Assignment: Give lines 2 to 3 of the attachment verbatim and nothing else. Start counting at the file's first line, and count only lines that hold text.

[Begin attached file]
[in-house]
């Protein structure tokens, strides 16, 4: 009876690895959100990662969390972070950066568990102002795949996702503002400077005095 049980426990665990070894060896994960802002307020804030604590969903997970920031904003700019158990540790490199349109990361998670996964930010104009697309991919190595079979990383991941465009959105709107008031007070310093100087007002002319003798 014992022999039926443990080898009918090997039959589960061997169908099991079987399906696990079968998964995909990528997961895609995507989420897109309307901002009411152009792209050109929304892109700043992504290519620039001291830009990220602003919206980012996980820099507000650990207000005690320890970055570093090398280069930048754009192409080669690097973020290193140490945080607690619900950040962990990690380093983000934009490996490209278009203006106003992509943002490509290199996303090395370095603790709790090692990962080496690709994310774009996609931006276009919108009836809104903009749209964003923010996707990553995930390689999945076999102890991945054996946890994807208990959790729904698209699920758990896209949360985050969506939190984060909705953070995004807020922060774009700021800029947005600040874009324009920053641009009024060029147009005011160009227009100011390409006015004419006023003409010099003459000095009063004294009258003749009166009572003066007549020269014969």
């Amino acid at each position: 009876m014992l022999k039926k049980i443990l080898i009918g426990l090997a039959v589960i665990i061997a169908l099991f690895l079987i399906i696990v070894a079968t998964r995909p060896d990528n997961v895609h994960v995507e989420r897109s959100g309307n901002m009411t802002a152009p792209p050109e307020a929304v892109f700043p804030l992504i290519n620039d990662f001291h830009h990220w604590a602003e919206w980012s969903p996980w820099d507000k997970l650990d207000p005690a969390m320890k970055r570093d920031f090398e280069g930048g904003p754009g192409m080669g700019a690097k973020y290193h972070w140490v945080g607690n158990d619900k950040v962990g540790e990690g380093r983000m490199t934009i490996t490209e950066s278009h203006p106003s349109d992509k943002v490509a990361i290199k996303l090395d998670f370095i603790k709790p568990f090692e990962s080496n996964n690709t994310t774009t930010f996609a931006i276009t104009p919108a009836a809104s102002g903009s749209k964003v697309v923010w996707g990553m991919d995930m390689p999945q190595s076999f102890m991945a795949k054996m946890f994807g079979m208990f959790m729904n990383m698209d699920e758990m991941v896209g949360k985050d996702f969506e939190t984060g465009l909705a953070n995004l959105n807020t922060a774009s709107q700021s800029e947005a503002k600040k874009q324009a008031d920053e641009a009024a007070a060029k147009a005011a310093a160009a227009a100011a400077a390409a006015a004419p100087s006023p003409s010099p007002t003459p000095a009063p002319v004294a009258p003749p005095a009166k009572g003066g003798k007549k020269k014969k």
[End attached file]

């Protein structure tokens, strides 16, 4: 009876690895959100990662969390972070950066568990102002795949996702503002400077005095 049980426990665990070894060896994960802002307020804030604590969903997970920031904003700019158990540790490199349109990361998670996964930010104009697309991919190595079979990383991941465009959105709107008031007070310093100087007002002319003798 014992022999039926443990080898009918090997039959589960061997169908099991079987399906696990079968998964995909990528997961895609995507989420897109309307901002009411152009792209050109929304892109700043992504290519620039001291830009990220602003919206980012996980820099507000650990207000005690320890970055570093090398280069930048754009192409080669690097973020290193140490945080607690619900950040962990990690380093983000934009490996490209278009203006106003992509943002490509290199996303090395370095603790709790090692990962080496690709994310774009996609931006276009919108009836809104903009749209964003923010996707990553995930390689999945076999102890991945054996946890994807208990959790729904698209699920758990896209949360985050969506939190984060909705953070995004807020922060774009700021800029947005600040874009324009920053641009009024060029147009005011160009227009100011390409006015004419006023003409010099003459000095009063004294009258003749009166009572003066007549020269014969």
């Amino acid at each position: 009876m014992l022999k039926k049980i443990l080898i009918g426990l090997a039959v589960i665990i061997a169908l099991f690895l079987i399906i696990v070894a079968t998964r995909p060896d990528n997961v895609h994960v995507e989420r897109s959100g309307n901002m009411t802002a152009p792209p050109e307020a929304v892109f700043p804030l992504i290519n620039d990662f001291h830009h990220w604590a602003e919206w980012s969903p996980w820099d507000k997970l650990d207000p005690a969390m320890k970055r570093d920031f090398e280069g930048g904003p754009g192409m080669g700019a690097k973020y290193h972070w140490v945080g607690n158990d619900k950040v962990g540790e990690g380093r983000m490199t934009i490996t490209e950066s278009h203006p106003s349109d992509k943002v490509a990361i290199k996303l090395d998670f370095i603790k709790p568990f090692e990962s080496n996964n690709t994310t774009t930010f996609a931006i276009t104009p919108a009836a809104s102002g903009s749209k964003v697309v923010w996707g990553m991919d995930m390689p999945q190595s076999f102890m991945a795949k054996m946890f994807g079979m208990f959790m729904n990383m698209d699920e758990m991941v896209g949360k985050d996702f969506e939190t984060g465009l909705a953070n995004l959105n807020t922060a774009s709107q700021s800029e947005a503002k600040k874009q324009a008031d920053e641009a009024a007070a060029k147009a005011a310093a160009a227009a100011a400077a390409a006015a004419p100087s006023p003409s010099p007002t003459p000095a009063p002319v004294a009258p003749p005095a009166k009572g003066g003798k007549k020269k014969k």